Standard Precautions. Personal Protective Equipment.


Standard precautions.

        Standard precautions are the minimum infection prevention practices that should be used in the care of all patients/clients all of the time. These practices are designed to both protect the healthcare worker and to prevent the healthcare worker from spreading infections among patients.

        Standard precautions include:

  1. Hand hygiene,
  2. Use of personal protective equipment (e.g., gloves, gowns, masks),
  3. Safe injection practices,
  4. Safe handling of potentially contaminated equipment or surfaces in the patient environment, and
  5. Respiratory hygiene/cough etiquette.
 
Isolation precautions.

        Isolation precautions are used to help stop the spread of germs from one person to another. These precautions protect patients, families, visitors, and healthcare workers from the spread of germs.

        Generally, when patients are placed on isolation precautions, there will be a sign at the door of their hospital rooms to remind visitors and healthcare workers which isolation precautions are needed. All healthcare workers and visitors need to follow these guidelines. Healthcare workers should not eat or drink in isolation rooms and should always clean their hands before entering the room and upon exiting the room.

 
Transmission based.

        Contact Isolation Precautions—used for infections, diseases, or germs that are spread by touching the patient or items in the room (examples: MRSA, VRE, diarrheal illnesses, open wounds, RSV).

        Healthcare workers should:

  • Wear a gown and gloves while in the patient’s room.
  • Remove the gown and gloves before leaving the room.
  • Clean hands (hand washing or use hand sanitizer) when entering and leaving the room.
  • Visitors must check with the nurse before taking anything into or out of the room.
Droplet/airborne precautions.

        Droplet Isolation Precautions—used for diseases or germs that are spread in tiny droplets caused by coughing and sneezing (examples: pneumonia, influenza, whooping cough, bacterial meningitis).

        Healthcare workers should:

  • Wear a surgical mask while in the room. Mask must be discarded in trash after leaving the room.
  • Clean hands (hand washing or use hand sanitizer) when they enter the room and when they leave the room.

        Airborne Isolation Precautions—used for diseases or very small germs that are spread through the air from one person to another (examples: Tuberculosis, measles, chickenpox).

        Healthcare workers should:

  • Ensure patient is placed in an appropriate negative air pressure room (a room where the air is gently sucked outside the building) with the door shut.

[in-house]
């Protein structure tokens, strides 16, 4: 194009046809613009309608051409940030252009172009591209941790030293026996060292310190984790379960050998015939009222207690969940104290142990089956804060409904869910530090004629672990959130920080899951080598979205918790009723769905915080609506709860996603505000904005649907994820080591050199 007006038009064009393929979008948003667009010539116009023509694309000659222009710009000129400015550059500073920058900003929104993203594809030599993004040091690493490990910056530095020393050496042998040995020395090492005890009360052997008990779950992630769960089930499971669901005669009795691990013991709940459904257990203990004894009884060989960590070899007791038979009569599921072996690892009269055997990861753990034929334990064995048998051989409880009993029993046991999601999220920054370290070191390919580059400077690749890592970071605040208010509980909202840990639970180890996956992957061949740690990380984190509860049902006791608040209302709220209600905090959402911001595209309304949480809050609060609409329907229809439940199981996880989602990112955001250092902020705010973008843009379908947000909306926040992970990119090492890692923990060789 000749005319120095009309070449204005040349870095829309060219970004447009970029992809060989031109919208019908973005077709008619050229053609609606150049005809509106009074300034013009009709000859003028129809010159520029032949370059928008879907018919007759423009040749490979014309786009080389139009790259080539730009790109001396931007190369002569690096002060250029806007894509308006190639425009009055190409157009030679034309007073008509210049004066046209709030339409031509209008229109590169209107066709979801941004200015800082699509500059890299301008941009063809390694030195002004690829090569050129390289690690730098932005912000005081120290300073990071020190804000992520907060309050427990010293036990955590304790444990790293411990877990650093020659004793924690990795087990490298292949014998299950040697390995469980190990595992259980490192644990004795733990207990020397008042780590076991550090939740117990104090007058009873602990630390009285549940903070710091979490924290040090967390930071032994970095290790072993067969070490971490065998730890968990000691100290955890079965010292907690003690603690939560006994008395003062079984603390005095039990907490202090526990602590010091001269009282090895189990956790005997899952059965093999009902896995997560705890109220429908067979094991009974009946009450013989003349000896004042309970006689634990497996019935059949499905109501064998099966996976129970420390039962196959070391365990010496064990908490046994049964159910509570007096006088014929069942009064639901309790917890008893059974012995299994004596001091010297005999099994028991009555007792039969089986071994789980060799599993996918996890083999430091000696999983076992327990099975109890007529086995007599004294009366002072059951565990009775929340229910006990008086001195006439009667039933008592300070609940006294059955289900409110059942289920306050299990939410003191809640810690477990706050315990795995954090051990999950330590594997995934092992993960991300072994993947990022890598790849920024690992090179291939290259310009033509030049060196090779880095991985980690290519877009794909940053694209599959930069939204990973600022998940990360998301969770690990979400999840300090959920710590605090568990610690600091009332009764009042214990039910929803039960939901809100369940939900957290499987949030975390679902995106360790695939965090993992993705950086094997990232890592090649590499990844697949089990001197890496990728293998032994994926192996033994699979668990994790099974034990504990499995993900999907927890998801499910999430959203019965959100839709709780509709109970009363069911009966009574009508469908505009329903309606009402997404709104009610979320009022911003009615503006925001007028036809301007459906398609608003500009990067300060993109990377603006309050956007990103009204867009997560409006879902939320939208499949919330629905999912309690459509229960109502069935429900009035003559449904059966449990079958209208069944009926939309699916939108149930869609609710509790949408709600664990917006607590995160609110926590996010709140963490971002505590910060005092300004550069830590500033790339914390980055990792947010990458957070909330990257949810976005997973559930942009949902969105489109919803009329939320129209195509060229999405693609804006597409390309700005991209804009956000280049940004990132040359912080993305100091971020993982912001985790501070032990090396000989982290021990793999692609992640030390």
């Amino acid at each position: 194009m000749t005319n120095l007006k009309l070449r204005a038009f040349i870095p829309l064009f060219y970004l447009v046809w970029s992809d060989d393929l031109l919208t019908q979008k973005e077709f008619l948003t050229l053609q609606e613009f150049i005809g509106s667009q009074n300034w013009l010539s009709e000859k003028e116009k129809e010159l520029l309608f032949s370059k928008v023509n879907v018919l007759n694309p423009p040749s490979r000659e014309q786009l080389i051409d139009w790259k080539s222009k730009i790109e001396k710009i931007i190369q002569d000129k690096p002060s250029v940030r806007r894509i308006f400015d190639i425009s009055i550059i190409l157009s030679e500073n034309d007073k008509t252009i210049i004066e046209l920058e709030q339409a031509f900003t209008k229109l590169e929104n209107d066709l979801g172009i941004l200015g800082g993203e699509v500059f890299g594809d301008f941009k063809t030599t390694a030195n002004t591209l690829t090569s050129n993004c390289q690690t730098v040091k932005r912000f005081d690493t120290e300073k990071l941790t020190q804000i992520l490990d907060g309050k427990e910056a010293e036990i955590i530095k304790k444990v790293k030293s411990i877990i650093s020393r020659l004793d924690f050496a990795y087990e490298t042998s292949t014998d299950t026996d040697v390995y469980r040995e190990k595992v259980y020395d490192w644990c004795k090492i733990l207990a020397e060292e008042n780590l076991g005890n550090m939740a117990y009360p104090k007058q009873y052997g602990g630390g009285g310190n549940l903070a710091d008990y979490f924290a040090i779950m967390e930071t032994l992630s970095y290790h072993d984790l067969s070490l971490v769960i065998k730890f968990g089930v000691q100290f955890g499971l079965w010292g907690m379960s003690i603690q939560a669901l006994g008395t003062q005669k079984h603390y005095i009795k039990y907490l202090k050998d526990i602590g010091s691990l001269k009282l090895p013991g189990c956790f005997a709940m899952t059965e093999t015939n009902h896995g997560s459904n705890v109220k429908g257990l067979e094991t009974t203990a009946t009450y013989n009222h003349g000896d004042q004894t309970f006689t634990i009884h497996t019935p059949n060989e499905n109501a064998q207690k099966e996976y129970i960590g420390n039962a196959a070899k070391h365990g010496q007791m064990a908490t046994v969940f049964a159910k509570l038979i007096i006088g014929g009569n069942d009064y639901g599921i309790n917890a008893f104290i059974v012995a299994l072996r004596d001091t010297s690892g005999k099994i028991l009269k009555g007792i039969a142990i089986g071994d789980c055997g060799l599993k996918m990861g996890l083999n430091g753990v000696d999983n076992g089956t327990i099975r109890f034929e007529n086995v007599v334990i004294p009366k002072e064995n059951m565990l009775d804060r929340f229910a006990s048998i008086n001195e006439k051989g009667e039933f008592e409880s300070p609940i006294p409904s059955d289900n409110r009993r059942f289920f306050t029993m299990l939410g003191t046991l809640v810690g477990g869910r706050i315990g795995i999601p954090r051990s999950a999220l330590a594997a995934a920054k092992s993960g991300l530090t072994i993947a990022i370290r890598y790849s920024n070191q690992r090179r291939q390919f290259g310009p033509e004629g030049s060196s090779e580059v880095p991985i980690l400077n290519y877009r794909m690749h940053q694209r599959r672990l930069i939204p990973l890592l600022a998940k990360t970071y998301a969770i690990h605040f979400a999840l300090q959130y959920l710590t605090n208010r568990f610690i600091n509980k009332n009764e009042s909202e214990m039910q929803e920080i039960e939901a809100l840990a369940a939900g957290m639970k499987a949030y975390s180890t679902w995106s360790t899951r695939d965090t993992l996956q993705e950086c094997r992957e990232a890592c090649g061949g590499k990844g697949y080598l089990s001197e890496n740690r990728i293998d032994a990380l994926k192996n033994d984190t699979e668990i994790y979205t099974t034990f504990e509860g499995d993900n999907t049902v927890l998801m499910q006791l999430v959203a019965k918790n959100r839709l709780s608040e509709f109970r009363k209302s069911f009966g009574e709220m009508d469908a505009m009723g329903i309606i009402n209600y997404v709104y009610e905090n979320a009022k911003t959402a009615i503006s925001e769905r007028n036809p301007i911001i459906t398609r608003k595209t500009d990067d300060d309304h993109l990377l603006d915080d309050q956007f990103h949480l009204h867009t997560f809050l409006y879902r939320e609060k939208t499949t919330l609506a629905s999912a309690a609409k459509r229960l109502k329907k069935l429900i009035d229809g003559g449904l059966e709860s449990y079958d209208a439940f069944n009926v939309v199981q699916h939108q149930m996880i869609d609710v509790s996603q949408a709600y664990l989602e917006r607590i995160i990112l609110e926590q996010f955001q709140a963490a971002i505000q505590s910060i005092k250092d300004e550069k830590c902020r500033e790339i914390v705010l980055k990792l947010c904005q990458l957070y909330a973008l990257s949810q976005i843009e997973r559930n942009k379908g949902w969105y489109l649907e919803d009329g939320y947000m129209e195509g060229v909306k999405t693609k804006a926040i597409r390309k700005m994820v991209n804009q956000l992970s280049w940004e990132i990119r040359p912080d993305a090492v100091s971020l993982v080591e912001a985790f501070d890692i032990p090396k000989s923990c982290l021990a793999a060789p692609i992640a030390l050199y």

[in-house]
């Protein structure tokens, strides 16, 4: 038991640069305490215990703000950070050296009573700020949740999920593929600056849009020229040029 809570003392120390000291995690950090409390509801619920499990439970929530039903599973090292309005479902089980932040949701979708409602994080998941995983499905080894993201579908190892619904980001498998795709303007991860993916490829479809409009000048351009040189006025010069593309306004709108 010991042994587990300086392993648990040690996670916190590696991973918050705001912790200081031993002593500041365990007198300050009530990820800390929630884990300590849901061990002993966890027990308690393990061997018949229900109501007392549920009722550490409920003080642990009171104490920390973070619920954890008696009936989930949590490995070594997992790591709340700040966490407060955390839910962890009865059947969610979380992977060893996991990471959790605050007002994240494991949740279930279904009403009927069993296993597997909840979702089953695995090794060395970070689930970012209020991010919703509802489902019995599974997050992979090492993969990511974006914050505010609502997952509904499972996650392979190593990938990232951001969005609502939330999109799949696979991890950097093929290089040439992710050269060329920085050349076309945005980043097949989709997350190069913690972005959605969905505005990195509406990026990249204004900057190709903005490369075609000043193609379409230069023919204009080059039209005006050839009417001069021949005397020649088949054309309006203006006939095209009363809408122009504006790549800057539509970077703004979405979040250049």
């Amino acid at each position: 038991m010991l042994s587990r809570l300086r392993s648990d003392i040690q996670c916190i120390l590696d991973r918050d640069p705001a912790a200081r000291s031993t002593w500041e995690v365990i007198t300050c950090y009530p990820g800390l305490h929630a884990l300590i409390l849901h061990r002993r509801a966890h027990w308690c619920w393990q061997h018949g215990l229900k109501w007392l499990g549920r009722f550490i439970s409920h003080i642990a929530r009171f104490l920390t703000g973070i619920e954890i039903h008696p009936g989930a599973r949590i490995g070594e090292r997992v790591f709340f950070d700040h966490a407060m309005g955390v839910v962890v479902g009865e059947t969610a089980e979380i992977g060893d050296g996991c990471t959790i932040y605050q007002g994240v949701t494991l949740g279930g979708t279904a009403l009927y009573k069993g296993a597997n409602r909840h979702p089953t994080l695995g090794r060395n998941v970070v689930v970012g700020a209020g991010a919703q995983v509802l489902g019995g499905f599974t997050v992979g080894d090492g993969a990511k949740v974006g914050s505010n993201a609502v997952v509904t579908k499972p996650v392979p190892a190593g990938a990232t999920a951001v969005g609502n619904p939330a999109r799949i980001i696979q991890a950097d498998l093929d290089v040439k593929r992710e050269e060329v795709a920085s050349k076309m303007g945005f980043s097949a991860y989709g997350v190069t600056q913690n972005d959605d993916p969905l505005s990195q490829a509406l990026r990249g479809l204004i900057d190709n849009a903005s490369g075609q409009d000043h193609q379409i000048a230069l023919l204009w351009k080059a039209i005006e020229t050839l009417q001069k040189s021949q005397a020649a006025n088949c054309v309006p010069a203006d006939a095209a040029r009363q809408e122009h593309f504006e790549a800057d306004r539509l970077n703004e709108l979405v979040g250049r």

• Wear a fit-tested NIOSH-approved N-95 or higher level respirator while in the room. Mask must be discarded in trash after leaving the room.
  • Clean hands (hand washing or use hand sanitizer) when they enter the room and when they leave the room.
  • Ensure the patient wears a surgical mask when leaving the room.
  • Instruct visitors to wear a mask while in the room.
Respiratory hygiene/cough etiquette.

         Respiratory hygiene and cough etiquette are infection prevention measures to decrease the transmission of respiratory illness such as influenza or cold viruses in healthcare facilities where patients, clients, employees, and visitors may not be immediately recognized as having a respiratory infection. These measures are part of the standard precautions that should be taken to prevent the spread of disease. Important elements include:

  • Education of patients, families, visitors, clients and care providers about how respiratory infections are transmitted and how respiratory illness can be prevented. Ask family members, visitors, and care providers to stay home if they are sick.
  • Use of posted signs with instructions and pictures about how to cover your cough and wash your hands.
  • Availability and use of tissues when coughing and sneezing, and reminders to dispose of used tissues properly.
  • Use of a mask for a person who is coughing.
  • Physical separation of the person with a respiratory infection from others.
  • Stressing hand hygiene after contact with respiratory secretions. This applies to the patient, family members, visitors, employees, and care providers.
  • Nosocomial infection (Hospital acquired infection): It is an infection acquired from health care settings. It may be exogenous infection when part of the client’s flora become altered and an over growth results.
Nosocomial infections.
  • Nosocomial infection (Hospital acquired infection): It is an infection acquired from health care settings. It may be exogenous infection when part of the client’s flora become altered and an over growth results.
Vaccination can prevent Hepatitis B infection.
  • Hepatitis B Virus (HBV) is a viral infection of the liver. The disease causes fatigue, mild fever, muscle and joint pain, nausea, vomiting, and loss of appetite. There is no known cure for HBV at this time. HBV usually spreads through contact with infected blood, blood products, body fluids, or anywhere blood is present.